OPINION | National Education Policy 2020: Futuristic, Indigenous, Digital and Inclusive

A teacher takes an online class for his students inside a private school, in Ahmedabad on March 17, 2020. (REUTERS/Amit Dave)

A teacher takes an online class for his students inside a private school, in Ahmedabad on March 17, 2020. (REUTERS/Amit Dave)

The youth of the country is looking forward to more application-based, job-oriented and skill-based education together with an option to pursue their hobbies and talent. Hence, a comprehensive policy document was the need of the hour.

Abhishek Tandon
  • Last Updated: July 30, 2020, 4:18 PM IST
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After 34 years, the country has got a new, futuristic, indigenous, digital and inclusive education policy.

Immediately after the change of guard at the Centre in 2014, the government announced it will come up with a New Education Policy later termed as the National Education Policy. The government, led by Prime Minister Narendra Modi, was keen to bring about a transformational change in the education sector. This was primarily needed because the previous education policy, almost 34 years old, was not catering to the needs of the youth of the country. The youth of the country is looking forward to more application-based, job-oriented and skill-based education together with an option to pursue their hobbies and talent. Hence, a comprehensive policy document was the need of the hour.

K Kasturirangan Committee, which was set up by the Ministry of Human Resource Development (MHRD), did a massive stakeholder consultation drive across the length and breadth of the country before finalising the draft document. The draft was put in public domain inviting comments and suggestions. It received feedback in abundance. After going through all the comments and incorporating the useful feedback, the union cabinet gave its nod to the final draft of National Education Policy on Wednesday.

The policy envisions pathbreaking changes both at the school as well as the higher education rank. To start with, terminologies like Extra Curricular and Co-Curricular will now be a thing of the past. Students, right from their childhood, will be given an opportunity to pursue their interests and get marks for the same. Sports, cultural activities, creativity, scientific temper, mathematical logic, coding, sense of aesthetics, art, oral and written communication, digital literacy, problem solving will now be a part of syllabus and students would have an option to choose among them as per their liking.

To infuse values and responsibilities, students will be taught subjects like Holistic Health, Organic Living, Environmental Education, Global Citizenship Education, etc. The curriculum has been reduced to enhance essential learning and critical thinking. Efforts will be made to inculcate experience-based learning among students to make them ready for their future. At the school level, “no parallel changes to physical infrastructure will be required”. The NEP suggests a change in the structure and pedagogy of the education imparted. The changes have been distributed in four stages.

Foundational Stage (in two parts, that is, 3 years of Anganwadi/pre-school + 2 years in primary school in Grades 1-2; both together covering ages 3-8): with flexible, multilevel, play/activity-based learning and the curriculum.

Preparatory Stage (Grades 3-5, covering ages 8-11): with the introduction Experiential learning across the sciences, mathematics, arts, social sciences, and humanities.

Middle Stage (Grades 6-8, covering ages 11-14): with a subject-oriented pedagogical and curricular style.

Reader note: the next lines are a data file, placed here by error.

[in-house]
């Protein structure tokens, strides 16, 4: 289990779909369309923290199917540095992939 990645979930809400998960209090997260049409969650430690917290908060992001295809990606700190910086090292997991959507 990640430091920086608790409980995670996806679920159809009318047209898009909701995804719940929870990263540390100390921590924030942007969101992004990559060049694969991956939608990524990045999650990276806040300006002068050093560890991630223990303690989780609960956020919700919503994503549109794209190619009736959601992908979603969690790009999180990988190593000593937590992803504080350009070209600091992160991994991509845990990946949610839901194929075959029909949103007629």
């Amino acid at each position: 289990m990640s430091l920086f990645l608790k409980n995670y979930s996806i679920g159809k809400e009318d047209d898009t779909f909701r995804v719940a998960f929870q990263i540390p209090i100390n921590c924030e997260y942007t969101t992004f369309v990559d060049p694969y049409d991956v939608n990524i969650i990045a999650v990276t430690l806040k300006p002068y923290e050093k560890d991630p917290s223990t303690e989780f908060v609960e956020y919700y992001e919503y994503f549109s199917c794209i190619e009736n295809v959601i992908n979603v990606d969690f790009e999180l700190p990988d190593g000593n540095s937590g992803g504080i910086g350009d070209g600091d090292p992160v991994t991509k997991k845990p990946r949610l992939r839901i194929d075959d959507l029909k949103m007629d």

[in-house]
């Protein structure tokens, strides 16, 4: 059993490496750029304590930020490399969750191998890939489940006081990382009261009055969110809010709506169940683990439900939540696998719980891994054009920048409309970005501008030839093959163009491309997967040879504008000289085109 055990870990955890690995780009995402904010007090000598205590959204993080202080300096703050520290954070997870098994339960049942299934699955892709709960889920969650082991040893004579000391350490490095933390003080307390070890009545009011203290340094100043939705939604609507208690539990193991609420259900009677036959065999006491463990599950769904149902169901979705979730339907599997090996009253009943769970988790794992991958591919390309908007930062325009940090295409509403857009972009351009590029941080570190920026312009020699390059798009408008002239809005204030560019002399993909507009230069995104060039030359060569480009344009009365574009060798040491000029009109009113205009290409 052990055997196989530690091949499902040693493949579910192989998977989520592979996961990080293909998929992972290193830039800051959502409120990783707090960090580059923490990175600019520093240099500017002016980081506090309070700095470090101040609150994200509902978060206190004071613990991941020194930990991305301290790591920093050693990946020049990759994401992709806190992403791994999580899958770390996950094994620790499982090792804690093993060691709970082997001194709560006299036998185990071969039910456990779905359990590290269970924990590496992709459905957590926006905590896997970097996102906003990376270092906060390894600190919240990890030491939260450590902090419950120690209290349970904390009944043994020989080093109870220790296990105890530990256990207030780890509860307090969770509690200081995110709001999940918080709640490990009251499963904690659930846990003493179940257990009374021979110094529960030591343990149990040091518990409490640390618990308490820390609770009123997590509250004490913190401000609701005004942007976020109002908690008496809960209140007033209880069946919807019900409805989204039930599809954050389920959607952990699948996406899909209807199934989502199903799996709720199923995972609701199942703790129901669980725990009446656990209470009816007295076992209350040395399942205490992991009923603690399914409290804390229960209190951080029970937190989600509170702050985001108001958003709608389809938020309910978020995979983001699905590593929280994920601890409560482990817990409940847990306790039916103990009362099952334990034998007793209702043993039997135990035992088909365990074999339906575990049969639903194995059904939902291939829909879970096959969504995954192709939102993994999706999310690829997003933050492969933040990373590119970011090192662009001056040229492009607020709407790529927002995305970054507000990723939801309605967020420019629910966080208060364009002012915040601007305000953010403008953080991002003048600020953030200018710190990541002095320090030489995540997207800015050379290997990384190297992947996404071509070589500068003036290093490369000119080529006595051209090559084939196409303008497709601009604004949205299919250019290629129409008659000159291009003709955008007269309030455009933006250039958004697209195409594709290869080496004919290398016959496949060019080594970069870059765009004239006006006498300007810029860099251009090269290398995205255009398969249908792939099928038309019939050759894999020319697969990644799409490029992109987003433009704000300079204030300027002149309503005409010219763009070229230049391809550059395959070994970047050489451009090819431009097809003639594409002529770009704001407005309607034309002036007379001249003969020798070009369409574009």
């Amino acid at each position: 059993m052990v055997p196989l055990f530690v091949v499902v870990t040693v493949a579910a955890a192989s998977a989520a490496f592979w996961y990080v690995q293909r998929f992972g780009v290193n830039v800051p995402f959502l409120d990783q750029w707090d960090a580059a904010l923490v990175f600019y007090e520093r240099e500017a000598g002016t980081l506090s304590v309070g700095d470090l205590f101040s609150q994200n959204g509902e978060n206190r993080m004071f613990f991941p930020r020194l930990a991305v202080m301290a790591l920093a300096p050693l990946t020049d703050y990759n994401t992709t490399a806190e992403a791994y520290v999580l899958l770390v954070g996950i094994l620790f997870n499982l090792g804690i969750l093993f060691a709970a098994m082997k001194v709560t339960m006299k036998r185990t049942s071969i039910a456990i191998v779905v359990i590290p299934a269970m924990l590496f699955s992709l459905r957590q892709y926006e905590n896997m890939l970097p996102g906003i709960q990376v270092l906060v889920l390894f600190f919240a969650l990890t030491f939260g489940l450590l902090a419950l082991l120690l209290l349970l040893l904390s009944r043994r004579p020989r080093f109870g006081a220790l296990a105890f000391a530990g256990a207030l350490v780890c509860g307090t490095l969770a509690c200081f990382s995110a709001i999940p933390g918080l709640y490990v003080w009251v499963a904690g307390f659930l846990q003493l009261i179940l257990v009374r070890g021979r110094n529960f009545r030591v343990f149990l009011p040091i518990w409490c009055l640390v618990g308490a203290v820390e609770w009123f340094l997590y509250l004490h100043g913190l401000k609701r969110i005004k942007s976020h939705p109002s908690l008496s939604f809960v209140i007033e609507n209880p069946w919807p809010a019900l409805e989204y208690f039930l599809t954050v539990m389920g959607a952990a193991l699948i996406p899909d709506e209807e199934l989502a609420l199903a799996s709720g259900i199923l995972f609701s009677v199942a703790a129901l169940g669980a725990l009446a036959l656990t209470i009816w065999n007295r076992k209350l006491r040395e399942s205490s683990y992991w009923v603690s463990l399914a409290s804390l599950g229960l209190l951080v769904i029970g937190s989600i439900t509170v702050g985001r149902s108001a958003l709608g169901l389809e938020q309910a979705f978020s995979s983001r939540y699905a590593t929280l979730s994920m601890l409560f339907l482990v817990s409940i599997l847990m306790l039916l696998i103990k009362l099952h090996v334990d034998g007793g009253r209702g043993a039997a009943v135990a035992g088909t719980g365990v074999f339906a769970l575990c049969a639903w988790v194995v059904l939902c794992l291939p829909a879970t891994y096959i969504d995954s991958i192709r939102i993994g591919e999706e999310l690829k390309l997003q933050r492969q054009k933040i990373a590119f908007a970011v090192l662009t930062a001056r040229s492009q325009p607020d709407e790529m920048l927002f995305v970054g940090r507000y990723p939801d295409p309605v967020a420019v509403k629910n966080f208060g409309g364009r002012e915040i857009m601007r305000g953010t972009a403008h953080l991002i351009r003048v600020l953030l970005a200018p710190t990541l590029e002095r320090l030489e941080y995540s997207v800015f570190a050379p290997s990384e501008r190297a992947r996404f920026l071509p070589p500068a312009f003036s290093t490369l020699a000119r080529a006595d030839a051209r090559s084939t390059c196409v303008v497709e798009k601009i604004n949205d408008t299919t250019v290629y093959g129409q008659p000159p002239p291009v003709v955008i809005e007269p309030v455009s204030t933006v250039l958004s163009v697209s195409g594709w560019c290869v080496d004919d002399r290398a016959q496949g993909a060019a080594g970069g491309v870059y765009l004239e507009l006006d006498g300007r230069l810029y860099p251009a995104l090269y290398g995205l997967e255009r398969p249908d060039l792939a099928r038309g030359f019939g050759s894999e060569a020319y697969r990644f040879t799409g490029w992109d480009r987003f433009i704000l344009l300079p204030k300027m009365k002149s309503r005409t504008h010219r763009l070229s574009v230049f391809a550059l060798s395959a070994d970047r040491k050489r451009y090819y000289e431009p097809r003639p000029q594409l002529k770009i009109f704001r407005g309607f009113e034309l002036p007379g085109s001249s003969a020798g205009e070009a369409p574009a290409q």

Secondary Stage (Grades 9-12 in two phases, i.e., 9 and 10 in the first and 11 and 12 in the second, covering ages 14-18) : with greater depth, greater critical thinking, greater attention to life aspirations, and greater flexibility and student choice of subjects, and option to exit at grade 10 and re-enter at a later stage in grade 11.

A significant number of buoyant changes have been introduced in the higher education. An Academic Bank of Credit (ABC) will be earmarked for all the students through an opening of a unique Digi locker. As the students will start earning their credits at their respective colleges, universities, the same will be reflected in their Digi locker. This will help in mobility of students from one place to another. Students will be given a multiple exit-entry option from their courses as per their feasibility and state of ease.

Students exiting undergraduate program after one year will get a certificate, a diploma after two years, an undergraduate degree after three years and four years. Students who are interested in research and future studies will have to do an undergraduate degree for four years. NEP has also decided to discontinue the MPhil degree, which opens the gate for master’s students to pursue PhD. NEP envisages the higher education to be futuristic, indigenous, digital and inclusive.


-- Multidisciplinary Institutions: By 2040, all higher education institutions (HEIs) shall aim to become multi-disciplinary , including engineering institutions, such as IITs to have 3,000 or more students.

-- Gross Enrolment Ratio: The aim will be to increase the Gross Enrolment Ratio in higher education including vocational education from 26.3% (2018) to 50% by 2035.

-- University: The definition of university will thus allow a spectrum of institutions that range from those that place equal emphasis on teaching and research i.e.,

o Research-intensive Universities: Purely research and development centric educational Institutions.

o Teaching-intensive Universities: Those that place greater emphasis on teaching but still conduct significant research

-- Autonomous degree-granting College (AC) will refer to a large multidisciplinary that grants undergraduate degrees and is primarily focused on undergraduate teaching though it would not be restricted to that. (3 categories) A+, A and B.

-- National Research Foundation: A National Research Foundation will be set up to fund competitive, peer-reviewed grant proposals of all types and across all disciplines; seed, grow, and facilitate research at academic institutions act as a liaison between researchers and relevant branches of government as well as industry; so as to allow breakthroughs to be optimally brought into policy and/or implementation; and recognise outstanding research and progress.

-- Internationalization: Greater mobility to students, faculty in India visit, study at, transfer credits to, or carry out research at institutions abroad, and vice versa.